Benefits of Chiropractic Care for Dogs
Chiropractic care brings a depressed and unhealthy Husky back to life.
Tova was raised just like a little princess. A copper and cream colored Siberian Husky, she belonged to a very old man who spoiled and overfed her with any kind of food that seemed to make her happy: Spam, canned people food and canned dog food, Burger King and McDonald’s hamburgers, etc. Her owner had a part-time job picking up and delivering blood samples, and he brought Tova with him on his driving route, where she enjoyed getting cookie treats from her many admirers along the old man’s route. But beyond walking to and from the car at each stop, Tova and her owner got very little exercise. By the time she was seven years old, she weighed 83 pounds – at least 20 pounds more than she should have.
At that point, her story took a sad turn. Her owner died, and while the old man’s relatives tried to figure out what to do with Tova, they left her in his garage. He had left instructions with his family for Tova to be euthanized when he died, but they could not find it in their hearts to put her down. However, no one in the family wanted her, either. Poor Tova spent at least six weeks in the garage, mourning, and waiting for her next ride in the car.
A friend of a friend
Fortunately, someone heard about Tova’s plight from a friend. Paula J. Sperry, a chiropractor from Eastham, Massachusetts, had recently lost a beloved dog to old age, and was looking for another dog. She called the old man’s relatives and asked permission to come and see Tova; when she met the husky dog, she immediately fell in love with Tova’s sweet personality.
Confused and upset, however, the man’s relatives could not bring themselves to turn Tova over to any individual. They told Sperry they weren’t going to give the dog to anyone.
Sperry just couldn’t get Tova out of her mind, however, and called the family later to ask about the dog again. That’s when she discovered that the family had brought Tova to an animal shelter! If she wanted the dog, Sperry was told, she would have to “go through the proper channels.”
It’s a good thing that Tova had met Sperry prior to arriving at the animal shelter; she didn’t appear all that attractive to potential adopters. She was way overweight, and appeared to have numerous health and behavior problems. She was stiff, dirty, and had skin problems. She lay down most of the time, completely lethargic and depressed, almost unable to lift her head. When she did walk, her head stayed down and she could not move her tail. She was prone to bouts of colitis, with small amounts of blood and mucous in her stool. Furthermore, she was urinary incontinent, leaving puddles of urine wherever she lay down.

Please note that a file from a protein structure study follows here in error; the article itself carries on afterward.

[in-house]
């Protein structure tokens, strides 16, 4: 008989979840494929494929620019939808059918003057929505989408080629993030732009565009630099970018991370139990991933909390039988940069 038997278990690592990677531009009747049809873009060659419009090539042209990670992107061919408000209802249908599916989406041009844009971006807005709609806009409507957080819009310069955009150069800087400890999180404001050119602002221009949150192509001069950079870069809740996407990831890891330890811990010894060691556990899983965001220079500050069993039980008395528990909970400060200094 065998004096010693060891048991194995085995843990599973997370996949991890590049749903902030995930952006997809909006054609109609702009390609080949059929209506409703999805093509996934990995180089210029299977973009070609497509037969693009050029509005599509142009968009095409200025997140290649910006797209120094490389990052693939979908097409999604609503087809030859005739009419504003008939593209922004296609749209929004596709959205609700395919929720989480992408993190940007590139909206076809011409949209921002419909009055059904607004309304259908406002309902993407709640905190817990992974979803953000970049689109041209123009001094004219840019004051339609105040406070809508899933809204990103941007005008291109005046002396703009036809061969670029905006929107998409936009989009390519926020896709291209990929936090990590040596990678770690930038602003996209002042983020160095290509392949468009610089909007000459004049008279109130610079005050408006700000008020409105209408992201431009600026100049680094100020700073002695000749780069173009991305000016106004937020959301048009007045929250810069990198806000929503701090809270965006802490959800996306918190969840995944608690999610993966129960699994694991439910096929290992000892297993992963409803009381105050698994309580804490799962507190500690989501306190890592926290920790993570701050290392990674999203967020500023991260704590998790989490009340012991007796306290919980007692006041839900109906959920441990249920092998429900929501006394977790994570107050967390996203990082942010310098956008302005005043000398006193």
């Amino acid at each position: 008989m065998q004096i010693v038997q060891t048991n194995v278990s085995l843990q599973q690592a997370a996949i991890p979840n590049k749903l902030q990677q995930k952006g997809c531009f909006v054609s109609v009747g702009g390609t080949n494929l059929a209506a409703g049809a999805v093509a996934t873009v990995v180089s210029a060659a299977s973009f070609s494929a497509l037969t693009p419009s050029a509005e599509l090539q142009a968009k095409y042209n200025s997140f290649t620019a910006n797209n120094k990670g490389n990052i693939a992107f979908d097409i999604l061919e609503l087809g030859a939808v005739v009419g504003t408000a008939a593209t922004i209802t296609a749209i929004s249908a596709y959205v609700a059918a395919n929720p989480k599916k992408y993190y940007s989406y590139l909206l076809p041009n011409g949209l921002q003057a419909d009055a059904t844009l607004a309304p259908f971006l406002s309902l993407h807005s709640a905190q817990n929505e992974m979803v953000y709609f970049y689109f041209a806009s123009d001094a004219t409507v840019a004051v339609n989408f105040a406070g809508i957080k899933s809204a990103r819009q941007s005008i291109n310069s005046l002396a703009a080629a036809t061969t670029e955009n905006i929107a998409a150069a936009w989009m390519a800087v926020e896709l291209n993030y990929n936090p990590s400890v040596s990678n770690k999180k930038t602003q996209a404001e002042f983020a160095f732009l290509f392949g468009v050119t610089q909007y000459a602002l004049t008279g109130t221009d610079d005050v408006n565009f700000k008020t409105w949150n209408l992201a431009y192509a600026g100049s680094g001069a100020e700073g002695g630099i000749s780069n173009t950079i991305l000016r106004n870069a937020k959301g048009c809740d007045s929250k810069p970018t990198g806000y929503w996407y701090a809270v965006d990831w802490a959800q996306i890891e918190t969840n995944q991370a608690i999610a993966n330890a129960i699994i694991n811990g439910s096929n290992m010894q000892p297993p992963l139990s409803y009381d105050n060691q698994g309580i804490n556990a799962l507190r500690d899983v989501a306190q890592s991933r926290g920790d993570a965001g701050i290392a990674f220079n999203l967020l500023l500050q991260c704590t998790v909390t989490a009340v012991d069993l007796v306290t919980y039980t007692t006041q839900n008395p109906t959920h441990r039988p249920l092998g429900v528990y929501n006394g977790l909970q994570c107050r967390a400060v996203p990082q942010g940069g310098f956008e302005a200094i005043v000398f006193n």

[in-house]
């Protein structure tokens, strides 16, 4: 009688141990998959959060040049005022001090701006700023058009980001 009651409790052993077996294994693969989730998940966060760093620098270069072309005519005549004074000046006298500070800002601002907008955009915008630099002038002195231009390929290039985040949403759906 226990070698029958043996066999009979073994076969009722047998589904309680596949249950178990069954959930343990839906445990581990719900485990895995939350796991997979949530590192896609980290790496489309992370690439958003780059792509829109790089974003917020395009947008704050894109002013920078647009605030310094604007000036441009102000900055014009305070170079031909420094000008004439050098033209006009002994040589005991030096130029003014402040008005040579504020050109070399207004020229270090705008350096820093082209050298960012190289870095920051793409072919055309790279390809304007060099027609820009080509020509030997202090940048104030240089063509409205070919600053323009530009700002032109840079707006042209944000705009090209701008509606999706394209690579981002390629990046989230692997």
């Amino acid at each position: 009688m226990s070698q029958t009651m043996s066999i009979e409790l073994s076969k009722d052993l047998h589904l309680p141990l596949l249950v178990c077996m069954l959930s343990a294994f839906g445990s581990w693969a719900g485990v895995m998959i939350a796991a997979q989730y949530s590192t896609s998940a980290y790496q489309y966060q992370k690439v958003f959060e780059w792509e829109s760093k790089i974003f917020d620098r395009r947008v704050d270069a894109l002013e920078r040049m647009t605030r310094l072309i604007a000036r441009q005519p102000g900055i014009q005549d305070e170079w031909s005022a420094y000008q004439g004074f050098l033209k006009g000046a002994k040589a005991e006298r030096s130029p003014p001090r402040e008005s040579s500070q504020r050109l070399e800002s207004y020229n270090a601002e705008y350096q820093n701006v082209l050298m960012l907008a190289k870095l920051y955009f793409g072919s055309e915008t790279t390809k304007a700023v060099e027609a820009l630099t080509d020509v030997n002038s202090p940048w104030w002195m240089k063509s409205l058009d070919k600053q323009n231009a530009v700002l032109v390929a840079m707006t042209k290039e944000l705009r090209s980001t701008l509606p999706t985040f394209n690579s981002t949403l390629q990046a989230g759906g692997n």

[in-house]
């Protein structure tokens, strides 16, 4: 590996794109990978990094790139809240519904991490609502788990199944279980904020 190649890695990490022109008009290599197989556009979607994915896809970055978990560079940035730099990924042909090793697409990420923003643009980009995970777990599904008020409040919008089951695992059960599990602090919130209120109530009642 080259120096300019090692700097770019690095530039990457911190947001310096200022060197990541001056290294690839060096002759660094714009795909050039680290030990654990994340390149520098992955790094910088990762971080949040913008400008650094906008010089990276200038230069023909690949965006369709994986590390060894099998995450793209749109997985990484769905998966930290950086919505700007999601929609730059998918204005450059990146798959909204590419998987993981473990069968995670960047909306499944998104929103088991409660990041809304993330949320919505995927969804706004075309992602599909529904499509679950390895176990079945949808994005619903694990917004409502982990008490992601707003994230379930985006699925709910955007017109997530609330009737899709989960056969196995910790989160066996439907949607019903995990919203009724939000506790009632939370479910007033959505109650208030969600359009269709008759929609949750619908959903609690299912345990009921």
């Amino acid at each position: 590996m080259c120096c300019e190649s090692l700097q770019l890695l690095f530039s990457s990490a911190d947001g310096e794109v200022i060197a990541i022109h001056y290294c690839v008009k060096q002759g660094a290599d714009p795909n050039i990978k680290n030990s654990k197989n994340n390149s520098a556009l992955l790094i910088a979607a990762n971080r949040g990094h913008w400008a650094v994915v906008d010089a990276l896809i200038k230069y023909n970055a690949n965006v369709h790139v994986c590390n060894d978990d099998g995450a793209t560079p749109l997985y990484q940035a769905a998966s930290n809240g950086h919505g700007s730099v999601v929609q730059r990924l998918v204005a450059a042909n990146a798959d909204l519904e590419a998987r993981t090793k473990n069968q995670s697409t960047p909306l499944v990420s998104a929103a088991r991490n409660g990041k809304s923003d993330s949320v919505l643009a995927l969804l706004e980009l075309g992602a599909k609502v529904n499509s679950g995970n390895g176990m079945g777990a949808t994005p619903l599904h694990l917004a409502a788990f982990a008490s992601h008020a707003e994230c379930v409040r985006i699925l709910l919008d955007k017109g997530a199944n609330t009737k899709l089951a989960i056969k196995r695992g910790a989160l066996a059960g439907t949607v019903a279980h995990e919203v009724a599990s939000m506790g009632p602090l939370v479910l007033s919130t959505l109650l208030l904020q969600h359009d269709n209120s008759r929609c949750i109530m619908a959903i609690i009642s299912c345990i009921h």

But Sperry knew that Tova hadn’t always been like that; she felt the dog’s condition was understandable considering the recent sad events in her life. She didn’t know whether or not Tova could be restored to her past happiness, but she wanted to try. She filled out the adoption papers and put Tova in her car to take her home.
That car ride didn’t seem like an auspicious start to their relationship. Sperry drove along with Tova woo-wooing the whole way, distant and sad. Sperry imagined the dog was mourning the old man, and she herself was still mourning the loss of her old dog; they cried together the whole way to Sperry’s home.
Sperry took Tova to a veterinarian right away, seeking help for her many symptoms. The fat Husky was exhibiting a “laundry list” of problems, but the veterinarian felt only one was medically treatable: the urinary incontinence. That could be cleared up with a prescription for diethylstilbestrol (DES), the veterinarian said.
But Sperry was reluctant to use such a controversial drug as the first line of attack. DES was used in humans from 1940 to 1971 as a treatment to prevent spontaneous abortion; later, it was discovered the drug caused a multitude of health problems in the women who used it, and even more in the sons and daughters of these women. While DES is used successfully today in other applications and much lower dosages, Sperry felt there were better alternatives to explore first.
Following the veterinary examination, Sperry felt it was time to put her medical training into practice.
As a chiropractor, Sperry has successfully treated a number of human patients for the same symptoms that Tova was suffering. She also had worked with veterinarians to expand her knowledge of animal anatomy, and, with the veterinarians’ approbation, had used chiropractic adjustments on a number of animals with great results.